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20% of Workplace Coffee Mugs Have Poop on Them

Do you use a ceramic coffee mug at work? Well, your cuppa of French vanilla medium roast might just contain traces of fecal matter. Drink up, everyone!

A new University of Arizona study finds the vast majority (90%) of office coffee mugs have gross germs on them, which doesn't seem all that surprising somehow. But get this: 20% of office coffee mugs have traces of poop on them.

What is causing the transfer of fecal matter to our office coffee cups? A recent study finds many of our co-workers aren't washing their hands after they use the restroom. That's because our own germs aren't the problem; it's our co-workers' germs that are the problem!

But that's not all. The break room sink sponge that was last replaced in...actually, nobody in the office can remember when it was last replaced? The stinky, dirty sponge that serves double duty for wiping down the sink before using the same sponge to clean coffee mugs that are then put back on the shelf? Ew.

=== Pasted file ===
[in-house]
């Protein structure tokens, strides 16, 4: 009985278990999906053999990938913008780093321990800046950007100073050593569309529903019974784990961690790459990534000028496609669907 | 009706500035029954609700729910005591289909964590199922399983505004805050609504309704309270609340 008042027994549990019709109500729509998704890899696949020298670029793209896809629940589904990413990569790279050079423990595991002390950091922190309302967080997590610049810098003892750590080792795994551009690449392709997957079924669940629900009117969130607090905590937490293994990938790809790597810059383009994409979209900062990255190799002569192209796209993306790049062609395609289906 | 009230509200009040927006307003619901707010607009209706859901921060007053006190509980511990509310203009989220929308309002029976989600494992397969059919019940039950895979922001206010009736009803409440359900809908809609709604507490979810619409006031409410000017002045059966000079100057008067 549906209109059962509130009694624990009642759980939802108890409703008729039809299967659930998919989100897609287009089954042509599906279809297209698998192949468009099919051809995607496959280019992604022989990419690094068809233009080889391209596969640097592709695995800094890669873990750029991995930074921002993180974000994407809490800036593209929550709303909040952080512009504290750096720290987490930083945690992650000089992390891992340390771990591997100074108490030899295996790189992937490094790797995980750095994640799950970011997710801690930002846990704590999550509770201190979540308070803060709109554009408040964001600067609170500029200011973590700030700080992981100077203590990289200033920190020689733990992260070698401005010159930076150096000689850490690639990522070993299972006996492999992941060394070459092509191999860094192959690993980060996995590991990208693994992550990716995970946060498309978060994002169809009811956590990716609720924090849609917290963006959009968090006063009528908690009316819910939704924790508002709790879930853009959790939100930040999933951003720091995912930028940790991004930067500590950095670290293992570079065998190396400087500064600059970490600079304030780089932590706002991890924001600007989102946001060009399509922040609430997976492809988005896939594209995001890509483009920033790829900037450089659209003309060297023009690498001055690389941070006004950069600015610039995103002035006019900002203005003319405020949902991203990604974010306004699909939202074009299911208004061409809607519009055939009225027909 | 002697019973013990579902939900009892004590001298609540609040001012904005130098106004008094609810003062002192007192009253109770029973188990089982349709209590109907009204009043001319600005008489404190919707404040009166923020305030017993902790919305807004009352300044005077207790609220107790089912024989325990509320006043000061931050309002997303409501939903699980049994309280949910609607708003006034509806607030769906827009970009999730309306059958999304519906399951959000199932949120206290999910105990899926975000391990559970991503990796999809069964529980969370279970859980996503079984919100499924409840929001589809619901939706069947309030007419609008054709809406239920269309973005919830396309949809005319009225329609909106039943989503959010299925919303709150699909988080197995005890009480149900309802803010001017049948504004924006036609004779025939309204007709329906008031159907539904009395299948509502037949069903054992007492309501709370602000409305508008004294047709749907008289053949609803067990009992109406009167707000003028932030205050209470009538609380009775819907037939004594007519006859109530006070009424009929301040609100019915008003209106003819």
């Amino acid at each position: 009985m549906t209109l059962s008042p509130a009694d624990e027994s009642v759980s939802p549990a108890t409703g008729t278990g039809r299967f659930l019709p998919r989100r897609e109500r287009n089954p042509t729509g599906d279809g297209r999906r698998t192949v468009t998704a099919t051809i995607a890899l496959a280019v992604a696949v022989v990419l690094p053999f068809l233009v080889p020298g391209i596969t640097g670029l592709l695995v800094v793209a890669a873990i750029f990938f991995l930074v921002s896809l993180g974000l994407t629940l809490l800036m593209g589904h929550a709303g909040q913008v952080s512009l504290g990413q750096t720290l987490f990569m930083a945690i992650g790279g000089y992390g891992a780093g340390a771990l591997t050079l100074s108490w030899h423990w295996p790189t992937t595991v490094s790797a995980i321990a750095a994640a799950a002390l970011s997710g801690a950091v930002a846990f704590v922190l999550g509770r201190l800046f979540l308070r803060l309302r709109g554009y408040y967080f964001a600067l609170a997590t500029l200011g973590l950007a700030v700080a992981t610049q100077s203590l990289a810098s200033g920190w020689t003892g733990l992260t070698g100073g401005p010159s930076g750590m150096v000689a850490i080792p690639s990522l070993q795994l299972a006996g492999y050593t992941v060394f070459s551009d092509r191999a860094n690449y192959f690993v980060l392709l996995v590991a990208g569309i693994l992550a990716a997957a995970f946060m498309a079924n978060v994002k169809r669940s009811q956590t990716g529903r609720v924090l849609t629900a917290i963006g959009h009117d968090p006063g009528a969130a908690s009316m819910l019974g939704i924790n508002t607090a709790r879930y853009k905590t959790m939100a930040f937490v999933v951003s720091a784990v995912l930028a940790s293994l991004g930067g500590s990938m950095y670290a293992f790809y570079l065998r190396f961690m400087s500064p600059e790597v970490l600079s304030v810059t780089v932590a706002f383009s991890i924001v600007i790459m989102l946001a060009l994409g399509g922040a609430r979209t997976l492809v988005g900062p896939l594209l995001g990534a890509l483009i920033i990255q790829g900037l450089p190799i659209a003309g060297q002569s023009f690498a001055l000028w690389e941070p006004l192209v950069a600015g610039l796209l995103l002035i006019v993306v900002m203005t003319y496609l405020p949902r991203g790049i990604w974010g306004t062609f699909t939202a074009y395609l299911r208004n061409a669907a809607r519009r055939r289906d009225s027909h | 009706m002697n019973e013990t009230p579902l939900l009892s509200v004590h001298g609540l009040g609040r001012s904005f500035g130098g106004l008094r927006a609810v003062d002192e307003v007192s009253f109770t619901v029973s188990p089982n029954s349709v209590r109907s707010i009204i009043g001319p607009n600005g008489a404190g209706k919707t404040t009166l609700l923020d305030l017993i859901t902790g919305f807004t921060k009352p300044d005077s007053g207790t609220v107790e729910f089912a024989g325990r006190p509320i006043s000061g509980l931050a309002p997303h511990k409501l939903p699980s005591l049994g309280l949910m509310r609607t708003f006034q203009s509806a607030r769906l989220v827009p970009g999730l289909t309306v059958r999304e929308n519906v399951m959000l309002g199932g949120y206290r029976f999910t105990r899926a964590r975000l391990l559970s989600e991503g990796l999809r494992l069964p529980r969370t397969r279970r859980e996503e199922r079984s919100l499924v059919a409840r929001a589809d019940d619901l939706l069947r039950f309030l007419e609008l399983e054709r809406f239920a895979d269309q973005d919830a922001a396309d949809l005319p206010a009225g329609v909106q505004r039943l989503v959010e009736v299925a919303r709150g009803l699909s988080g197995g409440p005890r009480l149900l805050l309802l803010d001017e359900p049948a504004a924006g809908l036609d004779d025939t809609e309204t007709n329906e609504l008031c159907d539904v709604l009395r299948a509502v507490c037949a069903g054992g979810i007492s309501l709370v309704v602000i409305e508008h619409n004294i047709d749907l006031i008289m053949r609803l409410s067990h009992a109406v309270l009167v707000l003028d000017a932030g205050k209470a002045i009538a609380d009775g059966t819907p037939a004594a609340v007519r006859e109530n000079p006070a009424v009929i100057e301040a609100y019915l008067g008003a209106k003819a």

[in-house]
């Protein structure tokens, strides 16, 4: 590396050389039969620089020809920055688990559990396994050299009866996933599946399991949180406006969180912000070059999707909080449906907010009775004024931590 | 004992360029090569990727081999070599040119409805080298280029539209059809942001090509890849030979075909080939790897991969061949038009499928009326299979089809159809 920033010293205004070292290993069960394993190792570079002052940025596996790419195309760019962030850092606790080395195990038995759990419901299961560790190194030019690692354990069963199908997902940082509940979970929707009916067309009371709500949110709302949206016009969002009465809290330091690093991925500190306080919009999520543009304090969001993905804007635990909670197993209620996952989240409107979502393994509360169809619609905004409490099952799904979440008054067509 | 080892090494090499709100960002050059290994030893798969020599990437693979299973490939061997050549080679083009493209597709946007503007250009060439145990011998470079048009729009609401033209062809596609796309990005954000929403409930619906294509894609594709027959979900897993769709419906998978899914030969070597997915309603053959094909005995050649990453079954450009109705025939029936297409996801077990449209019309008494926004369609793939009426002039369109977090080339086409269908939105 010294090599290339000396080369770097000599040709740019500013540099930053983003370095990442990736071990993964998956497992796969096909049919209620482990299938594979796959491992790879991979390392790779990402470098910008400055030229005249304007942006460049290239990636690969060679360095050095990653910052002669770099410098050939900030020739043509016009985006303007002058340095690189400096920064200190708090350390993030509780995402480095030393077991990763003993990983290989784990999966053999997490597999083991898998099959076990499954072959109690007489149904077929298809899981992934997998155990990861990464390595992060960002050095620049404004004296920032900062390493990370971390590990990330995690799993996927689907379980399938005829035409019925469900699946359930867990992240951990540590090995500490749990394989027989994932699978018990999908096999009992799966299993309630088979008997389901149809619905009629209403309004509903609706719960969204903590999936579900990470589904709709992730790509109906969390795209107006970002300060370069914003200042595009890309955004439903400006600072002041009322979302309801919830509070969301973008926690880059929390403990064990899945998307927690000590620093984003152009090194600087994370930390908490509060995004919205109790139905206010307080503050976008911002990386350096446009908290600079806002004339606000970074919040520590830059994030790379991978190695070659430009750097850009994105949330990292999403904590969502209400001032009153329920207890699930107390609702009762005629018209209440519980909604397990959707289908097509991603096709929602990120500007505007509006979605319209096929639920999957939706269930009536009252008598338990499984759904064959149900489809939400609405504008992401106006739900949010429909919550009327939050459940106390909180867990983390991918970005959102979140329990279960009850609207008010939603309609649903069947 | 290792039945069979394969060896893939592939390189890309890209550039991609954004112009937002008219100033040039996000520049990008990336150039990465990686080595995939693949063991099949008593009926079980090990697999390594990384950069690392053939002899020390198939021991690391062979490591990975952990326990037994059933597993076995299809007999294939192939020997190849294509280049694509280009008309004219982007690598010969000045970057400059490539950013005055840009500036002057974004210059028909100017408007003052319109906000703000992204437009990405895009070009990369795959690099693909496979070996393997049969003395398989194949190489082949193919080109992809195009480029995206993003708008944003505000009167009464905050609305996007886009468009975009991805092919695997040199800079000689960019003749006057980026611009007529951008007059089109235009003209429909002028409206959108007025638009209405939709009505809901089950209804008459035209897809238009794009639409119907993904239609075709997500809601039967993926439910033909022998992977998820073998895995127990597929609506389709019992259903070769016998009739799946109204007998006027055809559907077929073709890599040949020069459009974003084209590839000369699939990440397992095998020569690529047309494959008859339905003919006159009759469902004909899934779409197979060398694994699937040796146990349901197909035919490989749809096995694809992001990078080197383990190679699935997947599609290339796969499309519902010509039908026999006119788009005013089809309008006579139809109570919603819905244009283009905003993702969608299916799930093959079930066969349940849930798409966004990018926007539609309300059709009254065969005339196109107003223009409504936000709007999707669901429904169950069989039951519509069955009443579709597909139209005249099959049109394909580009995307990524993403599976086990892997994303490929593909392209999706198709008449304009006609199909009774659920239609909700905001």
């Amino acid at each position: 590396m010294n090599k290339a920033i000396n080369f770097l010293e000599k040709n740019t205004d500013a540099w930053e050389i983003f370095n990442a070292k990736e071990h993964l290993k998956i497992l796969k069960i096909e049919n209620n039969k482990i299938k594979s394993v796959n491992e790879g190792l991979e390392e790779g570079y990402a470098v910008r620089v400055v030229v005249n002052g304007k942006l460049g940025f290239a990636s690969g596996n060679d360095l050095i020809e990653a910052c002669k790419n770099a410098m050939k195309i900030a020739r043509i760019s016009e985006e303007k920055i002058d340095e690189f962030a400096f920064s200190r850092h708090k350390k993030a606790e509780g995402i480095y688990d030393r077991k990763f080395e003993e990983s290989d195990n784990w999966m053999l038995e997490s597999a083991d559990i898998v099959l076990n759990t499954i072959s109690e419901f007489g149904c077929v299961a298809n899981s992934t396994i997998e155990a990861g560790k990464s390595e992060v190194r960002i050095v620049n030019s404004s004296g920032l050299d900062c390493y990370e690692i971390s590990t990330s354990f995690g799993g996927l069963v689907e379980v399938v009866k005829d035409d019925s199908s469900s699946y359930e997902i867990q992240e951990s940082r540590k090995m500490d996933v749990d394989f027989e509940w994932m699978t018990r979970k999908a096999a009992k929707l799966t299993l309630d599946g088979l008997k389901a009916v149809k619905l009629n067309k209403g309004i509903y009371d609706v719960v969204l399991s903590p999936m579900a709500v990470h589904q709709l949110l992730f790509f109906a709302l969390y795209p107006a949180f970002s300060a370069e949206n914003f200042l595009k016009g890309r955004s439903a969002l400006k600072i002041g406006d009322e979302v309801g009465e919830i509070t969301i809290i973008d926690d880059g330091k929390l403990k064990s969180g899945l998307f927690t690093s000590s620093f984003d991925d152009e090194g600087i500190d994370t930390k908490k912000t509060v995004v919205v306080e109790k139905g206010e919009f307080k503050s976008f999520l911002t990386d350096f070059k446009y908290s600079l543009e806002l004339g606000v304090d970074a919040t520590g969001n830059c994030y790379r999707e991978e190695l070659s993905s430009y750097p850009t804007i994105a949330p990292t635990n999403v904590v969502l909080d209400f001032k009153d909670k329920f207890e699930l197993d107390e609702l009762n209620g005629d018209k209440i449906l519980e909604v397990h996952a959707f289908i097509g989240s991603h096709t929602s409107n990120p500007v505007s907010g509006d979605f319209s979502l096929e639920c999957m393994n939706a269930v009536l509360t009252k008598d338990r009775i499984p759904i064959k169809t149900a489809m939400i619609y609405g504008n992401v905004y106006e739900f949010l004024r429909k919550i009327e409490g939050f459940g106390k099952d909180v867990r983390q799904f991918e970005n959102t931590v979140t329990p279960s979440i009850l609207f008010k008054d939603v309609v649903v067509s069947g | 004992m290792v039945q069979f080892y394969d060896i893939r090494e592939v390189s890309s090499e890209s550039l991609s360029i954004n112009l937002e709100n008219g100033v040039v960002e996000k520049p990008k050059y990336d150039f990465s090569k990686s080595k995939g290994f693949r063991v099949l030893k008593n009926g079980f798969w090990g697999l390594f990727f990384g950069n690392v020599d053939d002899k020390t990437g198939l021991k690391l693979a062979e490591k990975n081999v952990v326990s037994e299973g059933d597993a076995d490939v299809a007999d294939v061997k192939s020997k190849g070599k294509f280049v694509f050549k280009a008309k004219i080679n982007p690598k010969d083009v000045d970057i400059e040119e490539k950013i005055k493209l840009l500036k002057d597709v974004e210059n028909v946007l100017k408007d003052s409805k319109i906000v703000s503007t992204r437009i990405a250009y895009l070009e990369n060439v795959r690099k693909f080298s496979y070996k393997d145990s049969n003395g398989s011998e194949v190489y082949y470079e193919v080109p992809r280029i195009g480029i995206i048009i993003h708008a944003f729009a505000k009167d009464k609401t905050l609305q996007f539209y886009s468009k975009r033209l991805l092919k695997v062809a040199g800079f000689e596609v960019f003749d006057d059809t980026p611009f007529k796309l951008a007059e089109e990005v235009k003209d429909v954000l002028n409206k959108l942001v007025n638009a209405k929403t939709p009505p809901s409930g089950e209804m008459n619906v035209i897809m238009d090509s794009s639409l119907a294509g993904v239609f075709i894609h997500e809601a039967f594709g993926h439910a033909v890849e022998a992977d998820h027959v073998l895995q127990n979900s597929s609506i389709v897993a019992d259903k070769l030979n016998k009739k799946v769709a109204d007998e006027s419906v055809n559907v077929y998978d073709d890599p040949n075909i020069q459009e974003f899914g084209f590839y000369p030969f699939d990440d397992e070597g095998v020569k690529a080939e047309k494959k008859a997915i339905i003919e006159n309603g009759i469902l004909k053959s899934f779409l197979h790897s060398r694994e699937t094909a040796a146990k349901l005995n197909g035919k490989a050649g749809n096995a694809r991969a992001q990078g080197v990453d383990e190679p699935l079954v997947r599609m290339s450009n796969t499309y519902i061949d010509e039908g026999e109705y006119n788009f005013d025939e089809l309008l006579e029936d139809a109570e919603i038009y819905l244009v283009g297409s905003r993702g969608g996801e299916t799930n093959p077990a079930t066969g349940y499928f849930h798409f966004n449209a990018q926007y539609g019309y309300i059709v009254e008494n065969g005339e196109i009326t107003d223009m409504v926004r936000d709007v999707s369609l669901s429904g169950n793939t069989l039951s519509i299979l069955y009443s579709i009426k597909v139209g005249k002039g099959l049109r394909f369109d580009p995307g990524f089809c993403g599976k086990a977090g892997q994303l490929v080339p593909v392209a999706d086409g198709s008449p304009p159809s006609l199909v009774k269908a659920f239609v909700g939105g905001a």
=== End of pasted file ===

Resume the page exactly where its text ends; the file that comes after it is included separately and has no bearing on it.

How to Keep Your Coffee Mug Clean
Office employees everywhere can do better, and here are five tips for keeping office coffee mugs cleaner:

1. Use separate sponges. Have a sink sponge for cleaning the sink and another sponge for cleaning utensils and mugs. Replace them often. Label the sponges "sink" and "cups" if you think anyone will be confused.

2. Buy a dishwasher. Better yet, invest in a dishwasher that will reach a high enough temperature to kill most germs. Remind employees that everyone has to clean up after themselves, because management isn't Mom.

3. Microwave the mugs. Experts say that microwaving ceramic mugs for 60 seconds can also nuke a lot of bacteria in lieu of a dishwasher. (PS: Don't overdo it or your mugs might start to crack.)

4. Label cups. Employees can go BYOM (Bring Your Own Mug) or use a plastic tumbler. Encourage employees to label their ceramic mugs and to wash them at home every night, because cold and flu season is right around the corner.

5. Be careful how you carry. I see so many people with their fingers around the rim of a beverage cup as they hand it to a friend, customer or co-worker. Where did this rather off-putting trend come from? Instead, let's wrap our hand around the mug handle, or around the coffee cozy. That's what they are there for, right? Right.

Of course, some of your co-workers won't heed any of this advice, but at least you've been warned. Would you like a cup of light roast?


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